Thrapston records uncovers cucumber theft in 1800s

A mid-19th century painting of Delapre Abbey.
Image caption A view from Delapre Abbey commissioned by Edward Bouverie

Cucumber thefts, a World War II bombing map and a work of art are just some of the things that have been unearthed by a Northamptonshire archive which is celebrating its 20th anniversary.

Details of a theft of the salad ingredient were uncovered in a police diary, kept in the county's records office, which holds information on 800 years of history.

The archive also reveals details of a WWII map, plotting bombing targets in the county, which was found in a Luftwaffe bomber that crashed in the county.

A metre-wide watercolour can also be seen, after it was commissioned by an abbey owner when he heard a railway line was proposed in "the view" from his home.

In the police diary, an Insp Tarry details investigations of the cucumber theft, in Thrapston in 1883.

'Great care'

"I went to Clapton and met Mr J. E. Knight in the village and from enquires I made, it appears they were stolen from the greenhouse," he noted.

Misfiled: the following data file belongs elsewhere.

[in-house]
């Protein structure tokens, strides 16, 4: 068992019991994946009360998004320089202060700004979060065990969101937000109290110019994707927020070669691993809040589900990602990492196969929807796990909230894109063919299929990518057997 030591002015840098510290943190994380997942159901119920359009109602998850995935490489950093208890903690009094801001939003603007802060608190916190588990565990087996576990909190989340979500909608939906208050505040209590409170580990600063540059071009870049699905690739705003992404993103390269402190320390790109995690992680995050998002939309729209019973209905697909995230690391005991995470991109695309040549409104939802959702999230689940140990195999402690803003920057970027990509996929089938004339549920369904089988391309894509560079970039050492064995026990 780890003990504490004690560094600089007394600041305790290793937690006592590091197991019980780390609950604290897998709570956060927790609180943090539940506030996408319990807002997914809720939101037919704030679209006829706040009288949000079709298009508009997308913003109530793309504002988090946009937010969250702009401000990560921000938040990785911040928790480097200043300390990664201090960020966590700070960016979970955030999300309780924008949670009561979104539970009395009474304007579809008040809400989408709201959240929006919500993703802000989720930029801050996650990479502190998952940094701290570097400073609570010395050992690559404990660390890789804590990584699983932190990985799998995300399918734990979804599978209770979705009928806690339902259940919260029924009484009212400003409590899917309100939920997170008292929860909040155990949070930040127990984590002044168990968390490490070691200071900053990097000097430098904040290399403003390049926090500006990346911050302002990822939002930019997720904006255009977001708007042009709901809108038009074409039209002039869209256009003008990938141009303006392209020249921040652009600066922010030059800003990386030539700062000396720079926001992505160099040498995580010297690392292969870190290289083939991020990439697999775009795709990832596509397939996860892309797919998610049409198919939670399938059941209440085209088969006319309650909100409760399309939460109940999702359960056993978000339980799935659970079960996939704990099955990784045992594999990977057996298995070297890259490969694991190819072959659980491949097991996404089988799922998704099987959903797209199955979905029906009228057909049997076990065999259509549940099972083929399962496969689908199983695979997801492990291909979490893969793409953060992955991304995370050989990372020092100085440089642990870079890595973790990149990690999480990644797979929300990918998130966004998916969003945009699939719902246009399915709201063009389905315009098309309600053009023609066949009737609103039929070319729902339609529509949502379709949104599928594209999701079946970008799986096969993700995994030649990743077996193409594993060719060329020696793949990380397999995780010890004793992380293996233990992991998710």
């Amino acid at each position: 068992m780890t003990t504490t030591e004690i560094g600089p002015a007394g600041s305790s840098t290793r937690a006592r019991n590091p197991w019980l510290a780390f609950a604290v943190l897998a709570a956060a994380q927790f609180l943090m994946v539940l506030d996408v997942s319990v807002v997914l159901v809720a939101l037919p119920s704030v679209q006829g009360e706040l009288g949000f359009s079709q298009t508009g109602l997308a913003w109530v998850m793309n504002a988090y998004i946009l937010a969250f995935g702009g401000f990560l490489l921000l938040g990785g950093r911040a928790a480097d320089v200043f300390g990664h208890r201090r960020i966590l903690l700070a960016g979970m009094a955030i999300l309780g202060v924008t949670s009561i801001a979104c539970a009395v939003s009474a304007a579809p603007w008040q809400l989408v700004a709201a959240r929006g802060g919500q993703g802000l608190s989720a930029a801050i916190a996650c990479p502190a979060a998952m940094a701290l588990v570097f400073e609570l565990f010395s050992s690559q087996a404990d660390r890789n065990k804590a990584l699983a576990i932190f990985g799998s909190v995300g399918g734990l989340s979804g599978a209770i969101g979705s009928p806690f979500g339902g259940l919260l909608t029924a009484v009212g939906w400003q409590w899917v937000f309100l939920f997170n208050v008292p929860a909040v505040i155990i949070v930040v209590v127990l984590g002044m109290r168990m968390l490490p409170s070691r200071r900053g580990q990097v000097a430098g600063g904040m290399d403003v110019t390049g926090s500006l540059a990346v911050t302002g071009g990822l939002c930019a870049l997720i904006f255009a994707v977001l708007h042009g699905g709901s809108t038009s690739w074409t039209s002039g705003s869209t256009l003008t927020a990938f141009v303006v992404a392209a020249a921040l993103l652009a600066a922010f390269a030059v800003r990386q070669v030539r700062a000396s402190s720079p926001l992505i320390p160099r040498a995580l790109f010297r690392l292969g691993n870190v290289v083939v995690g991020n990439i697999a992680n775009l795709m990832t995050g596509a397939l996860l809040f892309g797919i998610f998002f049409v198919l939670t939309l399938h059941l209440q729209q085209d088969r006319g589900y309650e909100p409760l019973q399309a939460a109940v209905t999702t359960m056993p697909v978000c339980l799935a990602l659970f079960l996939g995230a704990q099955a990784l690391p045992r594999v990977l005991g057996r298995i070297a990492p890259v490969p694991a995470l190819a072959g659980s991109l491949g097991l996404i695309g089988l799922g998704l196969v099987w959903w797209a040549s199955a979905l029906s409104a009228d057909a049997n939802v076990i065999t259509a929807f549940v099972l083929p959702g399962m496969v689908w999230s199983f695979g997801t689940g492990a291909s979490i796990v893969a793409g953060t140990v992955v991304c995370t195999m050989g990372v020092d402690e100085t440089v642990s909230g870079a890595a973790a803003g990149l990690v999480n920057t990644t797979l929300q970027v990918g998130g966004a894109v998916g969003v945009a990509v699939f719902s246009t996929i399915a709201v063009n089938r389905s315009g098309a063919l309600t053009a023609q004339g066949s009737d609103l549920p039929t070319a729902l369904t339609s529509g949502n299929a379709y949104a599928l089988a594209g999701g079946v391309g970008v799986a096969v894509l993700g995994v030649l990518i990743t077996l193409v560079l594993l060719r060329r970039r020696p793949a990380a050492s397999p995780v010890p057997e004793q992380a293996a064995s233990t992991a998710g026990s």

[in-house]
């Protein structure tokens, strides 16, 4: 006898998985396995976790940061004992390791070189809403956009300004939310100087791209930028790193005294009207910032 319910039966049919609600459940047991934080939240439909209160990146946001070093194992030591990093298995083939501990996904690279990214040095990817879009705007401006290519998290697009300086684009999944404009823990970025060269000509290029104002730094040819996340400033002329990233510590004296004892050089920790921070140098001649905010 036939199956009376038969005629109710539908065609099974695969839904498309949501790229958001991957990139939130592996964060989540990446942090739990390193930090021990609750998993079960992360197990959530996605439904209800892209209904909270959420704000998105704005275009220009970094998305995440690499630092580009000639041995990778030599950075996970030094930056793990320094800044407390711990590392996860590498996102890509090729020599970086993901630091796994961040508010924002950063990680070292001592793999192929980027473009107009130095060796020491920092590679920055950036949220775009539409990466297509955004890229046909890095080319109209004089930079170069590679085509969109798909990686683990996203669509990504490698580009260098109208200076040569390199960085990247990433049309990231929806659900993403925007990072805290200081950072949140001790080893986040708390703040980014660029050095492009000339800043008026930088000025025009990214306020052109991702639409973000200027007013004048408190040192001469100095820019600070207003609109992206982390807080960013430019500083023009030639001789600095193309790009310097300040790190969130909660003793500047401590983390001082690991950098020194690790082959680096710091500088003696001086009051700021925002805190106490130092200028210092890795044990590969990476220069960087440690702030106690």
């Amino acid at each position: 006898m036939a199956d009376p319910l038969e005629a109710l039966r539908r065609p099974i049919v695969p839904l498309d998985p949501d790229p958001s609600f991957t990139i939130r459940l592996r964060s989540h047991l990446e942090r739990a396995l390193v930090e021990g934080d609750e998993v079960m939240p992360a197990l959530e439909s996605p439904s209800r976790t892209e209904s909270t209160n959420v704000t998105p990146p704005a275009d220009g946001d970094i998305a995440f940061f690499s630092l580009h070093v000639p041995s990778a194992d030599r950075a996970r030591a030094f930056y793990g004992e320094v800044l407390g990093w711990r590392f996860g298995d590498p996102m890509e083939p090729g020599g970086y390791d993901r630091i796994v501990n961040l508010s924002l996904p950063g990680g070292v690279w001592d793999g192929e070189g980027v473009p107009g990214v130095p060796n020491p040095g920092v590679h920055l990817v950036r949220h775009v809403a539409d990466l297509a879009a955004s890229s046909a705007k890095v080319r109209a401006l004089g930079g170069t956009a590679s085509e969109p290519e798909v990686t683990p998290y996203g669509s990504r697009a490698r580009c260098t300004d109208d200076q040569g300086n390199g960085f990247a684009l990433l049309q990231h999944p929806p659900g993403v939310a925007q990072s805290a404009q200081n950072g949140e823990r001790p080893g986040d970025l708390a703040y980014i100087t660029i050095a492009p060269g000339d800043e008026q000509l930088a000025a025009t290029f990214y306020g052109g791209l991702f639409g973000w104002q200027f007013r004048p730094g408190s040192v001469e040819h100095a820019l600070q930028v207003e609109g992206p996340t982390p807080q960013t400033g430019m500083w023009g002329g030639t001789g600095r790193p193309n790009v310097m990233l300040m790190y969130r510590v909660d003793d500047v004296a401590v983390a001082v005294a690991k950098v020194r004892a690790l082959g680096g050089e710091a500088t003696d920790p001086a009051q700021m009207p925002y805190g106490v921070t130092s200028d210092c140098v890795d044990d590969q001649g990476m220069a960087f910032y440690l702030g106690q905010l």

That diary is just one of the artefacts kept at Wootton Hall Park, which has more than 10 miles of corridors.

Daniel Williams from the records office said: "We have a range of records that reflects the everyday people and how they lived their lives in the county."

The records office, which was opened by HRH Princess Anne, is holding celebrations for its 20th anniversary throughout June.

Image caption The map shows some areas that are highlighted which is believed to be bombing targets

The watercolour painting was produced in about 1850 and details the areas of Far Cotton and Delapre, as they looked at the time.

It was commissioned on behalf of the owner of Delapre Abbey, Edward Bouverie and was intended to reassure him that the view he enjoyed from the abbey would not be blighted by a proposed railway line.

"Great care has been taken by the creator of the painting to show that Mr Bouverie's view really wouldn't be affected by the coming of the railway," said Mr Williams.

'Bomb damage'

The single track railway remains to this day.

The WWII map was found in a crashed German bomber. It is based on an Ordinance Survey map, but is annotated in German. It is claimed that it was used by the Luftwaffe to identify targets for bombing.

Specific targets are highlighted in different colours including boot factories and hospitals.

"We believe that this is to identify the targets for the bombers as they flew over Northampton. We have photographs of bomb damage in the county," said Mr Williams.

The records are used in schools to teach children about the heritage of the county. Heritage education officers and records officers do outreach talks and go to various events.

Mr Williams said: "It is such a fantastic and rich resource we are keen to encourage people to come and look at the documents."

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